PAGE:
NOTE: The Joint Photographic Experts Group, which the JPEG image format is named after, published the first JPEG specification in 1992. Since then, the organization has developed several variations of the format, including JPEG 2000 and JPEG XR. However, the standard JPEG format remains the most popular.

4) GIF Extension:

Stands for “Graphics Interchange Format.” GIF is an image file format commonly used for images on the web and sprites in software programs. Unlike the JPEG image format, GIFs uses lossless compression that does not degrade the quality of the image. However, GIFs store image data using indexed color, meaning a standard GIF image can include a maximum of 256 colors.

The original GIF format, also known as “GIF 87a,” was published by CompuServe in 1987. In 1989, CompuServe released an updated version of the format called “GIF 89a.” The 89a format is similar to the 87a specification but includes support for transparent backgrounds and image metadata. Both formats support animations by allowing a stream of images to be stored in a single file. However, the 89a format also includes support for animation delays.

Since GIFs may only contain 256 colors, they are not ideal for storing digital photos, such as those captured with a digital camera. Even when using a custom color palette and applying to dither to smooth out the image, photos saved in the GIF format often look grainy and unrealistic. Therefore, the JPEG format, which supports millions of colors, is more commonly used for storing digital photos.

GIFs are better suited for buttons and banners on websites since these types of images typically do not require a lot of colors. However, most web developers prefer to use the newer PNG format, since PNGs support a broader range of colors and include an alpha channel. (The alpha channel makes it possible for a single image with transparency to blend smoothly with any webpage background color.) Still, neither JPEGs nor PNGs support animations, so animated GIFs remain popular on the web.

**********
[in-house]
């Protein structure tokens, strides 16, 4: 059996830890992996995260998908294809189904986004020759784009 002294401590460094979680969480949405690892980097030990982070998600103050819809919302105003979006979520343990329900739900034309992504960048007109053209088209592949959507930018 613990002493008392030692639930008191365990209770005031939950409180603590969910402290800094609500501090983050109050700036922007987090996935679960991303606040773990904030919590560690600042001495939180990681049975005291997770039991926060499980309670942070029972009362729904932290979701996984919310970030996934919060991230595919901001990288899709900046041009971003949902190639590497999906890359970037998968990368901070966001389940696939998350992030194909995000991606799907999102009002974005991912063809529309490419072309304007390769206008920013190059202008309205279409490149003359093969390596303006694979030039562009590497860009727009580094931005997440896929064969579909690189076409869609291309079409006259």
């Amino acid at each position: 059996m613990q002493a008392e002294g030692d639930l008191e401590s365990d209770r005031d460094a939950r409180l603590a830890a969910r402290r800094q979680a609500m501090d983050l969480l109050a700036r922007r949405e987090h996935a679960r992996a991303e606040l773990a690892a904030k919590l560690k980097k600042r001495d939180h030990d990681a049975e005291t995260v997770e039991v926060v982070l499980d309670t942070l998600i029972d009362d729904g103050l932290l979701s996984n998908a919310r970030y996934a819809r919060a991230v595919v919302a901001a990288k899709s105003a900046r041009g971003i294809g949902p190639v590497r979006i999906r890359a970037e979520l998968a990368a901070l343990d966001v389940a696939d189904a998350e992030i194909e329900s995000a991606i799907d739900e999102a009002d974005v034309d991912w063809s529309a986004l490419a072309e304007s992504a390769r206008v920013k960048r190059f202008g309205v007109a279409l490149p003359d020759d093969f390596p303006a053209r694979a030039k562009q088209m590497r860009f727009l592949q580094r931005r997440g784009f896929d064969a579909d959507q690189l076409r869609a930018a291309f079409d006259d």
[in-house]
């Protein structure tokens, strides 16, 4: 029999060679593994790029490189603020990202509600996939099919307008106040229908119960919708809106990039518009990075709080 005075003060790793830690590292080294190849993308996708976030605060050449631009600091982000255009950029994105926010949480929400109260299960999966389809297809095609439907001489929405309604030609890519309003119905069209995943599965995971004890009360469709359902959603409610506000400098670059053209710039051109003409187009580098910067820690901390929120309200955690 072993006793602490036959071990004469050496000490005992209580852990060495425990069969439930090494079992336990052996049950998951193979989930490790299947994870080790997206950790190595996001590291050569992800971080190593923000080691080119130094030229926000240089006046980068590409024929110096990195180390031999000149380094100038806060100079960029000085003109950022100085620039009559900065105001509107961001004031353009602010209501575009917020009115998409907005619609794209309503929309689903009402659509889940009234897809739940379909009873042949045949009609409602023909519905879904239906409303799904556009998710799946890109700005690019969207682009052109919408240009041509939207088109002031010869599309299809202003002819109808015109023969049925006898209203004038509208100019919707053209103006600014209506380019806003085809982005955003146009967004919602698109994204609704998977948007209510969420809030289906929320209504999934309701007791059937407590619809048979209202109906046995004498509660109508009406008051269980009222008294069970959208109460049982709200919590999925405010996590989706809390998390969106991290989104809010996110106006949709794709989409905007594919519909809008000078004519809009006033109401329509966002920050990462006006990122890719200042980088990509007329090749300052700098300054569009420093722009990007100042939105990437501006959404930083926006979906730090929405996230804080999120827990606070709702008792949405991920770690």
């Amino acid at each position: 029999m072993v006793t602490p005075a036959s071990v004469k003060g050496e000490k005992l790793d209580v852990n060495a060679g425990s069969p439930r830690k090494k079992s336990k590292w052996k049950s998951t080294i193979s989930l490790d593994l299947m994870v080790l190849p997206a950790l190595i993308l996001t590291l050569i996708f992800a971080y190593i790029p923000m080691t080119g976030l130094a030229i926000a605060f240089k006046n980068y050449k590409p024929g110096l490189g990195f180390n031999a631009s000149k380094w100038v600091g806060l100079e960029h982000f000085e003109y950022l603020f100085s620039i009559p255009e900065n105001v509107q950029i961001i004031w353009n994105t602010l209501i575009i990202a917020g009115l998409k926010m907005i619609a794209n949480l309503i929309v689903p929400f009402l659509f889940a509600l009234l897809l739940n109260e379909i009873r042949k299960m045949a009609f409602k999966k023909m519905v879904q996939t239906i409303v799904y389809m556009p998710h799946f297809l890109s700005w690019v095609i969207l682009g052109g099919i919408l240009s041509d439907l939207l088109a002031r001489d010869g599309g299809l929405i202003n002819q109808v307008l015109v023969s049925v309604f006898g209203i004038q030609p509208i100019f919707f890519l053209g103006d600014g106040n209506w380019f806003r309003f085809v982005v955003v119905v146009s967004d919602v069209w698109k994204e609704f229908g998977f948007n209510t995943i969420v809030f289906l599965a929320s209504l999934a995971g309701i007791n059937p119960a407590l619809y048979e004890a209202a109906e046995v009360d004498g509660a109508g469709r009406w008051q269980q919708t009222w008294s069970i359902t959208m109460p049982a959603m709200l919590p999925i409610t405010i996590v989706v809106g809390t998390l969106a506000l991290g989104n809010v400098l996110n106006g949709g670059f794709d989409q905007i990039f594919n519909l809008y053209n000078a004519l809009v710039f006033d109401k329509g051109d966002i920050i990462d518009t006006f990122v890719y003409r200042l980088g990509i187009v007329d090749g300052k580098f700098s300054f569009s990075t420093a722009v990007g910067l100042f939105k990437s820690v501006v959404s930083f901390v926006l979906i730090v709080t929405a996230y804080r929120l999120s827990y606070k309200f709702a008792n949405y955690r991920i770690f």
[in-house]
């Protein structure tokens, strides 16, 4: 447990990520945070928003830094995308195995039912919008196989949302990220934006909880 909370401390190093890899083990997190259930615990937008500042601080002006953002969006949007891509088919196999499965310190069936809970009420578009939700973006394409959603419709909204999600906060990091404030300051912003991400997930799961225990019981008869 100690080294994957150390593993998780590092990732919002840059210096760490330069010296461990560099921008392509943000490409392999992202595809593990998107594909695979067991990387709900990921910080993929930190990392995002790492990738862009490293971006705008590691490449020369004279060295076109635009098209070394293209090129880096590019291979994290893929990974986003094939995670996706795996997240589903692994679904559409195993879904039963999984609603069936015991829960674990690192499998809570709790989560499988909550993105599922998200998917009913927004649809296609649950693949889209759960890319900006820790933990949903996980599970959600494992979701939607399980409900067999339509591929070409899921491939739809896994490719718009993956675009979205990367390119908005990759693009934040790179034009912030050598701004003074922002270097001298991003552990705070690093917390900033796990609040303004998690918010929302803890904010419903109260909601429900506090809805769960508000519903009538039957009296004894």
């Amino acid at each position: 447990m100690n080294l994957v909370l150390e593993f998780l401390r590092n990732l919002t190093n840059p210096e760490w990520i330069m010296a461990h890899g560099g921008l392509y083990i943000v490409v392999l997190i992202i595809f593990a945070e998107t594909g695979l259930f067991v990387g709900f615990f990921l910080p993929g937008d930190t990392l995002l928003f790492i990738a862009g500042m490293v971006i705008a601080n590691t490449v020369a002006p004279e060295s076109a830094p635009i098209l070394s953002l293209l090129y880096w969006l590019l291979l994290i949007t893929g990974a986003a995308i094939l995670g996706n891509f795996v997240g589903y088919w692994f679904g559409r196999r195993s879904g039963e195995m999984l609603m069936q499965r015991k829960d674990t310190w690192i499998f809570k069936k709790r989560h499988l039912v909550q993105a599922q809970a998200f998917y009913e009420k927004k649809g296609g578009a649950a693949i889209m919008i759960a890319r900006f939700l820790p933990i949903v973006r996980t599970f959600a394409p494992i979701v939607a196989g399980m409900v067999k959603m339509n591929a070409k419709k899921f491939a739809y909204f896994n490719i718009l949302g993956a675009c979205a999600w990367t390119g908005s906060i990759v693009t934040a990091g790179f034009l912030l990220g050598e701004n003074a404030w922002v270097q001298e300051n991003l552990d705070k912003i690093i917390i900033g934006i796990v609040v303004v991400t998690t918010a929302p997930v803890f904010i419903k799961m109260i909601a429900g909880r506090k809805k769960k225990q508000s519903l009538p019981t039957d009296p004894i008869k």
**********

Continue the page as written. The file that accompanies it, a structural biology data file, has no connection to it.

NOTE: A GIF image can actually store more than 256 colors. This is accomplished by separating the image into multiple blocks, which each continue unique 256 color palettes. The blocks can be combined into a single rectangular image, which can theoretically produce a “true color” or 24-bit image. However, this method is rarely used because the resulting file size is much larger than a comparable JPEG file.

How to pronounce “GIF”

According to Steve Wilhite, the creator of the original GIF format, it is pronounced “jiff” (like the peanut butter brand). However, most people still pronounce it “gif” (with a hard G). Therefore, either pronunciation is acceptable.

5) PNG Extension:

PNG, which can be pronounced “ping” or “P-N-G,” is a compressed raster graphic format. It is commonly used on the Web and is also a popular choice for application graphics.

The PNG format was introduced in 1994 after the GIF and JPEG formats had already been around for several years. Therefore, PNG includes many of the benefits of both formats. For example, PNG images use lossless compression like GIF files, so they do not have any blurring or other artifacts that may appear in JPEG images. The PNG format also supports 24-bit color like the JPEG format, so a PNG image may include over 16 million colors. This is a significant difference between GIF and PNG since GIF images can include a maximum of 256 colors.

Unlike the JPEG and GIF formats, the PNG format supports an alpha channel or the “RGBA” color space. The alpha channel is added to the three standard color channels (red, green, and blue, or RGB) and provides 256 levels of transparency. JPEG images do not support transparent pixels and GIF images only support completely transparent (not partially opaque) pixels. Therefore, the PNG format allows Web developers and icon designers to fade an image to a transparent background rather than a specific color. A PNG with an alpha channel can be placed on any color background and maintain its original appearance, even around the edges.

While the PNG image format has many benefits, it is not suitable for all purposes. For example, digital photos are still usually saved as JPEGs, since PNGs take up far more disk space. GIFs are still used for animations since PNG images cannot be animated. Additionally, GIFs are still used on many websites since browsers only recently provided full support for the PNG format. However, now that most browsers and image editing programs support PNGs, it has become a popular file format for web developers and graphic artists.

What are vector images?

Unlike JPEGs, GIFs, and BMP images, vector graphics are not made up of a grid of pixels. Instead, vector graphics are comprised of paths, which are defined by a start and endpoint, along with other points, curves, and angles along the way. A path can be a line, a square, a triangle, or a curvy shape. These paths can be used to create simple drawings or complex diagrams. Paths are even used to define the characters of specific typefaces.